If you want readers to invest their time in your email then you need to keep interest rates high. It’s a mistake to think the best approach is cutting your copy to the bone — wasting less of your visitors’ time with fewer words is still wasting their time, and yours.
Concise isn’t the same as short.
Writing concisely means focusing on what’s important. But over-zealous editing, reducing your writing down to little more than bullet-points, means you’ve not focused on something important.
How you say things is as important as what you say.
We humans are emotional as well as rational creatures and we make decisions based on more than just the cold and harsh presentation of fact.
Conversing = converting
Trust and credibility are two vital ingredients when it comes to selling — even if you’re selling an idea or asking readers to spend time. Like I said, we’re emotional creatures, and ‘trust’ is a personal and subjective quality that’s hard to evoke through facts alone.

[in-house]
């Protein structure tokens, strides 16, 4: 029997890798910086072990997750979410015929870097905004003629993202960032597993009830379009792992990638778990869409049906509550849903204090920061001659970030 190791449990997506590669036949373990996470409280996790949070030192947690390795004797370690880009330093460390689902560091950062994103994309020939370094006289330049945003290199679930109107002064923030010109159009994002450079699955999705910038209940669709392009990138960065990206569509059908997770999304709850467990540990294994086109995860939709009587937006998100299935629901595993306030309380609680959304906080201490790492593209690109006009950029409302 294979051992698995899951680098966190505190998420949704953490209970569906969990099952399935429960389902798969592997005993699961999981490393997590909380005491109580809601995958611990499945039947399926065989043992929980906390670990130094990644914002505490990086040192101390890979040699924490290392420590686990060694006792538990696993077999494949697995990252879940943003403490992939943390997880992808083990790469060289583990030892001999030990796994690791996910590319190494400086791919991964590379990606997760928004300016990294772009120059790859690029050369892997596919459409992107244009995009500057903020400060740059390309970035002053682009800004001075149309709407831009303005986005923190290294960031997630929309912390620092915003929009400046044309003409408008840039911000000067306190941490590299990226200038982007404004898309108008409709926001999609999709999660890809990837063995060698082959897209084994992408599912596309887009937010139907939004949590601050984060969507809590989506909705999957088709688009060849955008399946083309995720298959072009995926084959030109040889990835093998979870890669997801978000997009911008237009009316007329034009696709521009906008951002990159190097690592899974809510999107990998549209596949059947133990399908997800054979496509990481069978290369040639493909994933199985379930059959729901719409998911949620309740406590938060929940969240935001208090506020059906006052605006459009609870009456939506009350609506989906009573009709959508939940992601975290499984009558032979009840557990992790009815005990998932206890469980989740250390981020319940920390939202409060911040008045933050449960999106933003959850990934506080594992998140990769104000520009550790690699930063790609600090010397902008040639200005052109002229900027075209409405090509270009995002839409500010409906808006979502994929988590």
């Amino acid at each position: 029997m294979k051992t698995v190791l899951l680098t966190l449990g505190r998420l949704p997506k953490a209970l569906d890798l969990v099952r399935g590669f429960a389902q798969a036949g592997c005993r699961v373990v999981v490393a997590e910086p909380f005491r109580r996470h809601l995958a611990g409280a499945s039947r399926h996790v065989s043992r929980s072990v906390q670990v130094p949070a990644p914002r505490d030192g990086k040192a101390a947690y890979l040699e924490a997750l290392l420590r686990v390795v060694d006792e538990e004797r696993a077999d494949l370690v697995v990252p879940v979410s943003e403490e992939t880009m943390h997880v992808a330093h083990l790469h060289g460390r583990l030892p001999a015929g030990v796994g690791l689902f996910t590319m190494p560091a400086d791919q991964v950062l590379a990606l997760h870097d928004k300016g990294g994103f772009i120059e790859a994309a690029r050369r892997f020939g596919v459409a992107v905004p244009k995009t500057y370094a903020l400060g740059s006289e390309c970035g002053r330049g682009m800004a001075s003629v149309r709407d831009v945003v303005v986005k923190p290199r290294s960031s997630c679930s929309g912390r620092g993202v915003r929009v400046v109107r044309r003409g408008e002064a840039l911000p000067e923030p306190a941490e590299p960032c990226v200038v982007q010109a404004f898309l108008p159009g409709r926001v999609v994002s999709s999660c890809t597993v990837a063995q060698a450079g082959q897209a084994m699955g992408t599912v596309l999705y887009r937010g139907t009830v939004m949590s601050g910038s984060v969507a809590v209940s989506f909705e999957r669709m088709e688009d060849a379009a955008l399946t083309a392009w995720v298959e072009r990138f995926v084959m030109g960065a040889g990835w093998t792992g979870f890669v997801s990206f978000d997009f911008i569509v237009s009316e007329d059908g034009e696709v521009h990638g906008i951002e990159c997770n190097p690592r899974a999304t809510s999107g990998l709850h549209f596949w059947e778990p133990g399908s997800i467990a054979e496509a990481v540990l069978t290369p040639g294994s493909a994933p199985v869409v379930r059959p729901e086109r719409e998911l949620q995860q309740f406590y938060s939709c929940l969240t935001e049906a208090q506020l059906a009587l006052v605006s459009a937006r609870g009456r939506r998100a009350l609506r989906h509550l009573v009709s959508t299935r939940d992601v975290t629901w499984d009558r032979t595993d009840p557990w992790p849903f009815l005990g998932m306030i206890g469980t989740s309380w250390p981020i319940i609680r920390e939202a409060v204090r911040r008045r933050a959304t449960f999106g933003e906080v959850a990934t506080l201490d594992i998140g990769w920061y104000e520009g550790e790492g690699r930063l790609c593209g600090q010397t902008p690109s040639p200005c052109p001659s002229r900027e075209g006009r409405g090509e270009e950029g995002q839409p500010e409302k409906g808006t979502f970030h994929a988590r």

We naturally mistrust people telling us they’re great and we’ve become almost blind to the ubiquitous testimonial. We want the reassurance of a trusted big name but with the friendly, approachable and personalised service of a local fishmonger. We want to be told honest and interesting stories, not read a piece of bland corporate propaganda.
We don’t want to be talked at, we want a conversation.
Personality and a healthy dollop of creativity go a long way in guiding/ maintaining the reader’s interest, building trust/ credibility, and convincing potential customers you’ve got what they’re looking for.
Going long or selling short?
Longer sales copy tends to out-perform short. Given that we’re always being told that everyone’s in too much of a hurry and they only skim-read — how can this be? The key is making sure it’s well written.
Well written copy goes beyond bare-bone facts — it needs room to breathe, to target emotions, drives, wants and needs. It creates the right tempo, style and psychological triggers to maintain interest rates and evoke a response from the reader. The longer you can keep someone reading — the more answers you can provide, the more trust you can build — the more likely that person will convert.
People will spend time reading your emails — but what they demand is a decent return on that investment. Don’t be in too much of a rush to cut your word-count or you could well be slashing interest rates.